Have you had a moment that felt like a real turning point in your practice?
For years I would take leg behind the leg poses as part of my daily practice . They formed an integral part of the system of yoga I was practising and I also had this weird notion that I needed to become proficient at these postures in order to become an 'advanced' yogi. It sounds ridiculous reading it here in black and white but I was caught in the trap of feeling not good enough in my practice and constantly pushing myself harder. If I'd been honest with myself and really listened to the intuition of my body, I'd have accepted that these postures were causing me harm - my hamstrings felt constantly tweaky and I was suffering from low level chronic back pain. One day the inevitable happened - as I took my right leg behind my head, I felt my lower back 'explode' in searing pain. So obsessed was I with these poses that as I lay on my back in agony and panic a thought floated through my mind "maybe I should try the other side"... (WTF??!).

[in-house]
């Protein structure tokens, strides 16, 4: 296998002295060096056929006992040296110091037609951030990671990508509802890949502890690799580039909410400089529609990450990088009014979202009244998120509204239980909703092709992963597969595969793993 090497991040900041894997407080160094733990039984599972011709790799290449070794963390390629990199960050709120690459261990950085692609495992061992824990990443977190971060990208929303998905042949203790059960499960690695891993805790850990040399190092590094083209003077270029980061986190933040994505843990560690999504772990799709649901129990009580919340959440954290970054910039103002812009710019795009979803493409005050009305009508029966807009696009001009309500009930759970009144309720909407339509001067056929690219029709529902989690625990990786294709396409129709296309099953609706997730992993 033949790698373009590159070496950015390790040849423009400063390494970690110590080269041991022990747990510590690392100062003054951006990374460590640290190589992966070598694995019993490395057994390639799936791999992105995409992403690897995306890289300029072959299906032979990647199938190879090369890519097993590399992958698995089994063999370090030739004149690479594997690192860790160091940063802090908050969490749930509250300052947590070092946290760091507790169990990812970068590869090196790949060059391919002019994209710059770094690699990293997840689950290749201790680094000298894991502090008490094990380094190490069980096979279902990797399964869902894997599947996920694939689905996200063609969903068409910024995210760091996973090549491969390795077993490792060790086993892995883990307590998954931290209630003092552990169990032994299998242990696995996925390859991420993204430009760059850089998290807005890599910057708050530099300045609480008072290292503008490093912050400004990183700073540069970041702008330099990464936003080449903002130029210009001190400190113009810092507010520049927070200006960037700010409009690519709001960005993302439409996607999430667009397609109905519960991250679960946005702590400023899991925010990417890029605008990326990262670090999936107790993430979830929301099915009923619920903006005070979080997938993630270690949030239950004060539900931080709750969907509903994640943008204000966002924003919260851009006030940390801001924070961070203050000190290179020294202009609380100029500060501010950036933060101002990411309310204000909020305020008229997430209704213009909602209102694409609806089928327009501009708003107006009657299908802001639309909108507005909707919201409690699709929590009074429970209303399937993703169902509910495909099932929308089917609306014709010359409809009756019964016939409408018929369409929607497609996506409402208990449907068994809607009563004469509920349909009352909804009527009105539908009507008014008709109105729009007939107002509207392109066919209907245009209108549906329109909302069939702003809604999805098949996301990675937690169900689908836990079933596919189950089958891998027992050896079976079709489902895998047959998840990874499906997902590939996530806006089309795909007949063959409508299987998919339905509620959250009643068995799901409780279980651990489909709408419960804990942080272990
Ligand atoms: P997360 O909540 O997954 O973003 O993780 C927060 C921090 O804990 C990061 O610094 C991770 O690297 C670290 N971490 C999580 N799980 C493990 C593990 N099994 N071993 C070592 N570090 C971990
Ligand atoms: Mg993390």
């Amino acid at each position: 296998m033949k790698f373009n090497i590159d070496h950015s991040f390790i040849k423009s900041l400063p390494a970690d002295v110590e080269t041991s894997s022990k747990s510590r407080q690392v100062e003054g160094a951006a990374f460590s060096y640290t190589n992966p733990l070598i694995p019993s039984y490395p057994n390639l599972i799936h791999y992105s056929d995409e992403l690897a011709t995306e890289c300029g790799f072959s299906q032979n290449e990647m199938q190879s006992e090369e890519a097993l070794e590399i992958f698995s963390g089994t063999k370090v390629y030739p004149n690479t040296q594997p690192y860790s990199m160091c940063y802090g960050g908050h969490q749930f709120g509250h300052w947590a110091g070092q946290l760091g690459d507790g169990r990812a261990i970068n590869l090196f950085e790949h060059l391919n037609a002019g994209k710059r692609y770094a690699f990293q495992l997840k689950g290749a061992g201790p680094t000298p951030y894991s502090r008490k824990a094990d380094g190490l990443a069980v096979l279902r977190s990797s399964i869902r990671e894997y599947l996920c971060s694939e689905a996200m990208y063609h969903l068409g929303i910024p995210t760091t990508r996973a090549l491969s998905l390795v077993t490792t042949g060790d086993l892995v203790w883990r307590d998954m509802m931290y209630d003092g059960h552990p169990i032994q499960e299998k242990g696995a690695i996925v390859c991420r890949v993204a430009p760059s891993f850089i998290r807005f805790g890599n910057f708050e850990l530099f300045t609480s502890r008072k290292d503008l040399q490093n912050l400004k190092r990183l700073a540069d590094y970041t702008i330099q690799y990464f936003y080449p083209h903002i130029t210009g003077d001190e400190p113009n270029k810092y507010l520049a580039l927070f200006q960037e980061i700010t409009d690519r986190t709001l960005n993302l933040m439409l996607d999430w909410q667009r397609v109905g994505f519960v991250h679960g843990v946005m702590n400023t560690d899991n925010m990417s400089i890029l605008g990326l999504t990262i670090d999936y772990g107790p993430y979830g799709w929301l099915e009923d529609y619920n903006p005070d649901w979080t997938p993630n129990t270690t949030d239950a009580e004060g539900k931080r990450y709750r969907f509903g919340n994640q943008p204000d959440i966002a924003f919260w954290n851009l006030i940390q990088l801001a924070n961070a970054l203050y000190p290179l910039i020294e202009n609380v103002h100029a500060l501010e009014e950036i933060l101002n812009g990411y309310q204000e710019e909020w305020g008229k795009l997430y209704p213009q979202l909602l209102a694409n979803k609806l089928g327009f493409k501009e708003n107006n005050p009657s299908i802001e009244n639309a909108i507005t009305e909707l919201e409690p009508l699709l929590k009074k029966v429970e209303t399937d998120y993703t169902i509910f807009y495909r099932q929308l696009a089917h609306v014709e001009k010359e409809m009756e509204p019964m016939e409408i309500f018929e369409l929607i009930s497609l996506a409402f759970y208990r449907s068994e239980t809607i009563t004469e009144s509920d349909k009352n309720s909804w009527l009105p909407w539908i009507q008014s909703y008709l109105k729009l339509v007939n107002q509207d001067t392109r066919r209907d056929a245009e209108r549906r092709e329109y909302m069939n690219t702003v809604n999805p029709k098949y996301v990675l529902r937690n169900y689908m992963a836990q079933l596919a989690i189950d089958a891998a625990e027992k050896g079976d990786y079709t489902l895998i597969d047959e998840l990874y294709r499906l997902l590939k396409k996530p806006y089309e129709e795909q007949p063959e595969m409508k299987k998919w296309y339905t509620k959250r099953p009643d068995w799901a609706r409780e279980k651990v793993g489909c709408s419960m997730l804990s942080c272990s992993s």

I often think back on this event as a turning point in my relationship to yoga. A move away from formalised 'systems' of yoga to a more intuitive and explorative approach to my practice, one in which I work within controlled ranges of motion rather than 'pulling' my body into positions it wasn't designed to take. Of course it shouldn't have required a serious injury to really come into relationship with my body and treat it with kindness and patience, but I got there in the end.
Yoga is a wonderful practice that can help us to find greater ease and fluidity in our bodies and in our lives - but if we're simply using it to reinforce existing patterns of behaviour or to meet certain arbitrary standards of physical prowess (imposed on us by our own expectations or those of our teachers) then we're missing out on the real transformative potential of the practice.
There's much more to unpick here about how we can sensitively explore our boundaries in practice. I’ll save that for a follow up post, but in the meantime let me know if you've ever had a similar turning point in your own practice...